a subject index, which is not sufficiently
comprehensive. These minor flaws do not
spoil my general positive impression of
the book, which due to its great value
should find a place not only in libraries
but also in individual collections.
M i c c ~,.slu
II’ M$
Institute of Orpanic Chemistry
Polish Academy of Sciences
Warsaw (Poland)
The Jewish Alchemists. A History and
Source Book. By R. Piitai. Princeton
University Press, Princeton. NJ, 1994.
XVI, 617 pp., hardcover $35.00.ISBN 0-691-03290-4
When I taught Sunday School at
Fresno’s Temple Beth Israel during the
late 1950s and early 1960s. the consensus
was that mysticism had never occupied
more than a minor position in Judaism.
This denigration of the Zohar and the
Kabbalah was probably due to the earlier
influence of the Jewish Enlightenment
(Haskalah) and its attempt to distance Judaism from “unenlightened” superstition.
Similarly, as Professor Raphael Patai, the
eminent Hungarian-born octogenarian
Jewish anthropologist. folklorist, Biblical
scholar, and prolific author. points out,
contemporary Jewish scholars have asserted that the participation of Jews in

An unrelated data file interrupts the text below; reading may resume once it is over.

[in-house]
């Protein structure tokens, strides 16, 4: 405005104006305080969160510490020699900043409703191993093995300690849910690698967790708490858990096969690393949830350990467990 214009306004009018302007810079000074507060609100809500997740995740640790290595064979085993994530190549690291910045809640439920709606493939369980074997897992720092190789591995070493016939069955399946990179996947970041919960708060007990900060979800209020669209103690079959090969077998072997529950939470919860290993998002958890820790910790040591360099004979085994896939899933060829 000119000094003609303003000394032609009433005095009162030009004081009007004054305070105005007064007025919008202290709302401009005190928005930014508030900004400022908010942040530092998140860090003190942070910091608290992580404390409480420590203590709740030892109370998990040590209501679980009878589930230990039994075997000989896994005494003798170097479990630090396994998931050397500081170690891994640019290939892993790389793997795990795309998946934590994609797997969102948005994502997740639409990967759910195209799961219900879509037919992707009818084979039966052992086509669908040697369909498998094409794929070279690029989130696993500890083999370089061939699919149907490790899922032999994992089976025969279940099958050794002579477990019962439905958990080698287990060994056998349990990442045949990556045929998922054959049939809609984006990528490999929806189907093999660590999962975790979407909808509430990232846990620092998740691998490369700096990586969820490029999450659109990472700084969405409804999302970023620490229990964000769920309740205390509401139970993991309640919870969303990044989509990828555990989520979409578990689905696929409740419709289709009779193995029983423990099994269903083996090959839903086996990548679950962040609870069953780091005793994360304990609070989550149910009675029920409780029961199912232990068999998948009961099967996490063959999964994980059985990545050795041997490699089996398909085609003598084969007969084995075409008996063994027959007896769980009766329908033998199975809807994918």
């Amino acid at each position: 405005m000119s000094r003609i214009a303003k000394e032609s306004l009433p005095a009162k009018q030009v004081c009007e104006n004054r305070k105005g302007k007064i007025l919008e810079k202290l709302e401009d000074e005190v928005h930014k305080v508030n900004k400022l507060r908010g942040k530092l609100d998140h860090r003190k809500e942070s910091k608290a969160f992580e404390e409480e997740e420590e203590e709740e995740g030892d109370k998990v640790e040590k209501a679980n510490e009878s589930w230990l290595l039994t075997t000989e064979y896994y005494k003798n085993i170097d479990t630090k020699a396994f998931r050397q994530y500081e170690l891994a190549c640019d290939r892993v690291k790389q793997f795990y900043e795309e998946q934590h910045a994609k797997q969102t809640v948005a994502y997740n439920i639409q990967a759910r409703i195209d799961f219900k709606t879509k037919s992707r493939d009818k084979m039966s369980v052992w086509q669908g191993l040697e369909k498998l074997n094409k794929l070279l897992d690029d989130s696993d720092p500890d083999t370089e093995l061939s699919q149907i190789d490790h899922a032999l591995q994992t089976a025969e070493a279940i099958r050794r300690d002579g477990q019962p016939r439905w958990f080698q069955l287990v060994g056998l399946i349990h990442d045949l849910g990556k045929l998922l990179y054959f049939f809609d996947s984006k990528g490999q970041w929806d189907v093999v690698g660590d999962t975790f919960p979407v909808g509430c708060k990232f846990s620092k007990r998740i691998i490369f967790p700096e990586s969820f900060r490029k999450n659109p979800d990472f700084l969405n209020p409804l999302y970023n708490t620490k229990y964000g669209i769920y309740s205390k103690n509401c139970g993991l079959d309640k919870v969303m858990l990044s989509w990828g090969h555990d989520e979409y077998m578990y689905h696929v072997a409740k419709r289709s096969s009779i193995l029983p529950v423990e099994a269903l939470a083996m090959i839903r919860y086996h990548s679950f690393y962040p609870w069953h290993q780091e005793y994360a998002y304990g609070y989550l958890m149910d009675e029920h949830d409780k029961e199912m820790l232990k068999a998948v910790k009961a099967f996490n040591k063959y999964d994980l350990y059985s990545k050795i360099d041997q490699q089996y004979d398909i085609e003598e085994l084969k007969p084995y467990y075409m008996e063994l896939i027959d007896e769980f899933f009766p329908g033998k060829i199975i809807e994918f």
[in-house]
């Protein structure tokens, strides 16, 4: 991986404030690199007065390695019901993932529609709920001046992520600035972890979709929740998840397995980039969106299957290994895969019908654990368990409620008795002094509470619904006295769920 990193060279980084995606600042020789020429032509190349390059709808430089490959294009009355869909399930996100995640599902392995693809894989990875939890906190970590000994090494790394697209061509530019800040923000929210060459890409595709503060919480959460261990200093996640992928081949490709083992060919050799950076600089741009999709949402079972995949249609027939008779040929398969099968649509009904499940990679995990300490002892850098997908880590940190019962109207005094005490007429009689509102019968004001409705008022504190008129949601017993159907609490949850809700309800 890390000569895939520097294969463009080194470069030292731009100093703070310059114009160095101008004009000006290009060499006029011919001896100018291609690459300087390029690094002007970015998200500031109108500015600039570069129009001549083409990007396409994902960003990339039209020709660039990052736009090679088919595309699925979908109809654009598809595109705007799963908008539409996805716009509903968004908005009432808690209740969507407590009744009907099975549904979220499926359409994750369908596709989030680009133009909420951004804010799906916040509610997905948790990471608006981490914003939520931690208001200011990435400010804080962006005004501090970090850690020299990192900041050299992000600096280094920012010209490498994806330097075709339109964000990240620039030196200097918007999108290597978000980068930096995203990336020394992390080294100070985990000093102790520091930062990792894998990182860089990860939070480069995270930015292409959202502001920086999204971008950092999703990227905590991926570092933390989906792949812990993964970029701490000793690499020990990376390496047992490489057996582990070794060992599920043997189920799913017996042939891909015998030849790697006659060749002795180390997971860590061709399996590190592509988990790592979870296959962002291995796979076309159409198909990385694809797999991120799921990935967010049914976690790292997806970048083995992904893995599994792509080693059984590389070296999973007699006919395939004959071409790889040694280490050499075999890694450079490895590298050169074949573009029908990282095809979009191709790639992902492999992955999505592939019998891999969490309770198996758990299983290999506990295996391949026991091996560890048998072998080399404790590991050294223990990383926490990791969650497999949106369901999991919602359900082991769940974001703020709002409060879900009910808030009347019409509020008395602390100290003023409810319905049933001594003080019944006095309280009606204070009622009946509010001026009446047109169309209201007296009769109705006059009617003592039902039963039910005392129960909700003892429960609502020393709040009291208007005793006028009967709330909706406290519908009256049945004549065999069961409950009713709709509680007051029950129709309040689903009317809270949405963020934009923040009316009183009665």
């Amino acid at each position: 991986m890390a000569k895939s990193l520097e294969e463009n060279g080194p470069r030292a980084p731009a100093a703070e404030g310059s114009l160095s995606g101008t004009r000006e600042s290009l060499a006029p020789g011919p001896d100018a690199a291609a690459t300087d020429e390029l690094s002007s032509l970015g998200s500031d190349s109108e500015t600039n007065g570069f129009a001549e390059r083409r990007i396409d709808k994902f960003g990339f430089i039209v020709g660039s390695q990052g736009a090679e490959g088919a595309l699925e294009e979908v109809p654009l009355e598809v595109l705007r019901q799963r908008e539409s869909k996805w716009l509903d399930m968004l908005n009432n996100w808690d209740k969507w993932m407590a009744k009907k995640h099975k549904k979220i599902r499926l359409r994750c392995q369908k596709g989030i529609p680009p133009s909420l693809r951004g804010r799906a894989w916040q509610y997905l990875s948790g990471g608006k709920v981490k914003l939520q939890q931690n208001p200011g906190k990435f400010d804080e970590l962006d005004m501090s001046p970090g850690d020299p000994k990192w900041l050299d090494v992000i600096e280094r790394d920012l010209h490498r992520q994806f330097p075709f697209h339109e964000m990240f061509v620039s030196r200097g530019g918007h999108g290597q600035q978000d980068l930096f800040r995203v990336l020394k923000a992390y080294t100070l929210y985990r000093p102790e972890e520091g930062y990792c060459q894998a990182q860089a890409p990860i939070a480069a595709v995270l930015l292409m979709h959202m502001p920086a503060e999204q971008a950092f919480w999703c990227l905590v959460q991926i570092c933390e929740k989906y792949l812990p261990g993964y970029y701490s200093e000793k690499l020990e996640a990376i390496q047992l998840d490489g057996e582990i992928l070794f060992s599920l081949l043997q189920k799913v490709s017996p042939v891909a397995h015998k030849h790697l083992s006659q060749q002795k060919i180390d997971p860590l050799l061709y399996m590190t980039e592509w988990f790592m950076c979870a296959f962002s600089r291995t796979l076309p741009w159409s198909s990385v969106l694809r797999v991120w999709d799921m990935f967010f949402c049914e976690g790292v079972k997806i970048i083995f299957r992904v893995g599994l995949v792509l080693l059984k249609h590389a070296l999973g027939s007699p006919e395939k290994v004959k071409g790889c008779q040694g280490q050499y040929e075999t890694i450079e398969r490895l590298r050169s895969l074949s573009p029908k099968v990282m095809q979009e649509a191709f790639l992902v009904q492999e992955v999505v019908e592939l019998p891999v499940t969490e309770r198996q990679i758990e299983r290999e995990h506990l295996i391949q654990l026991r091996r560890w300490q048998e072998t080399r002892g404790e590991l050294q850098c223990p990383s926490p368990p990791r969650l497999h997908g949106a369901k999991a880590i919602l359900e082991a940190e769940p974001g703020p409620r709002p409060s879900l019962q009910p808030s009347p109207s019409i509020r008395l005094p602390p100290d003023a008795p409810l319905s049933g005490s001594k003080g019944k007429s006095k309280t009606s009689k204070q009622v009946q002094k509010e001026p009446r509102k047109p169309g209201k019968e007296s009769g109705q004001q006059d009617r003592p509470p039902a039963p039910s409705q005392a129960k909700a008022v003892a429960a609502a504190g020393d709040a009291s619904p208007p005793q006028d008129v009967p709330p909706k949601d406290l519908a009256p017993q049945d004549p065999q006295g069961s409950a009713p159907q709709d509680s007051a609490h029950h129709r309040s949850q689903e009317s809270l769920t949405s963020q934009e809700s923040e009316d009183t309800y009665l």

alchemy was likewise insignificant. Although there exists n o inventory of alchemical manuscripts written by Jews,
nor even a study o f references to alchemy
found in books written by Jews, and although the number of Jewish alchemists
was small in comparison to the number o f
non-Jewish alchemists i n the countries of
the Jewish Diaspora. Jewish alchemists
exerted an important influence on the
origin, development. transmission, and
spread of alchemy.
In fact, as Professor Patai’s book effectively demonstrates. throughout much of
the history of alchemy, in order to provide
a legitimation and respectable family tree
for the “Great Art.” there was a persistent
tendency to attribute a Jewish or even biblical origin to alchemy as a whole, and
numerous biblical figures, from Adam
through the prophets (with Moses considered its greatest master), were regarded by
later alchemists as adepts or recipients of
its secrets by divine revelation. Alchemical
efficacy was attributed to Hebrew divine,
angelic, and demonic names, to Hebrew
words, and even to the 22 letters of the
Hebrew alphabet; and Hebrew was more
important for the alchemist than was
Latin for the physician. This overvaluation by gentiles of the Jewish role in the
origin and development of alchemy survived the European Enlightenment and